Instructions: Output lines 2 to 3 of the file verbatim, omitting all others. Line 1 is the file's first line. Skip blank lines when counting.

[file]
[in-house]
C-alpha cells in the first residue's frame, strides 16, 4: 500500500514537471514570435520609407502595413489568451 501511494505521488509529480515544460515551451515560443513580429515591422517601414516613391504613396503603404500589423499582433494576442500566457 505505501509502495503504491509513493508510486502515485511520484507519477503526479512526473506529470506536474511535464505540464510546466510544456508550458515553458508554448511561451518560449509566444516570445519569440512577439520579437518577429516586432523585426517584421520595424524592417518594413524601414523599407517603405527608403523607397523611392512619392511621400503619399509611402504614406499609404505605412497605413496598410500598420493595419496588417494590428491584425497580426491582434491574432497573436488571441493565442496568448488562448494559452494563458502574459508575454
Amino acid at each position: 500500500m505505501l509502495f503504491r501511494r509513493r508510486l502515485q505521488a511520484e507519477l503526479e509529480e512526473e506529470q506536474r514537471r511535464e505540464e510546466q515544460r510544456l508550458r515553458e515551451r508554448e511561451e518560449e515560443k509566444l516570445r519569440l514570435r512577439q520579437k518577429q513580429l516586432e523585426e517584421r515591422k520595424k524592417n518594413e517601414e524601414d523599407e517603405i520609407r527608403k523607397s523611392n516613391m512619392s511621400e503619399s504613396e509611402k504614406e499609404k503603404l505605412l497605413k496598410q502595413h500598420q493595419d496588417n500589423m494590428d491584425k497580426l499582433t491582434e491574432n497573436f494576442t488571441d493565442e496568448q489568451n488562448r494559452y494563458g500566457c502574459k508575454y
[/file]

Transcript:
C-alpha cells in the first residue's frame, strides 16, 4: 500500500514537471514570435520609407502595413489568451 501511494505521488509529480515544460515551451515560443513580429515591422517601414516613391504613396503603404500589423499582433494576442500566457 505505501509502495503504491509513493508510486502515485511520484507519477503526479512526473506529470506536474511535464505540464510546466510544456508550458515553458508554448511561451518560449509566444516570445519569440512577439520579437518577429516586432523585426517584421520595424524592417518594413524601414523599407517603405527608403523607397523611392512619392511621400503619399509611402504614406499609404505605412497605413496598410500598420493595419496588417494590428491584425497580426491582434491574432497573436488571441493565442496568448488562448494559452494563458502574459508575454
Amino acid at each position: 500500500m505505501l509502495f503504491r501511494r509513493r508510486l502515485q505521488a511520484e507519477l503526479e509529480e512526473e506529470q506536474r514537471r511535464e505540464e510546466q515544460r510544456l508550458r515553458e515551451r508554448e511561451e518560449e515560443k509566444l516570445r519569440l514570435r512577439q520579437k518577429q513580429l516586432e523585426e517584421r515591422k520595424k524592417n518594413e517601414e524601414d523599407e517603405i520609407r527608403k523607397s523611392n516613391m512619392s511621400e503619399s504613396e509611402k504614406e499609404k503603404l505605412l497605413k496598410q502595413h500598420q493595419d496588417n500589423m494590428d491584425k497580426l499582433t491582434e491574432n497573436f494576442t488571441d493565442e496568448q489568451n488562448r494559452y494563458g500566457c502574459k508575454y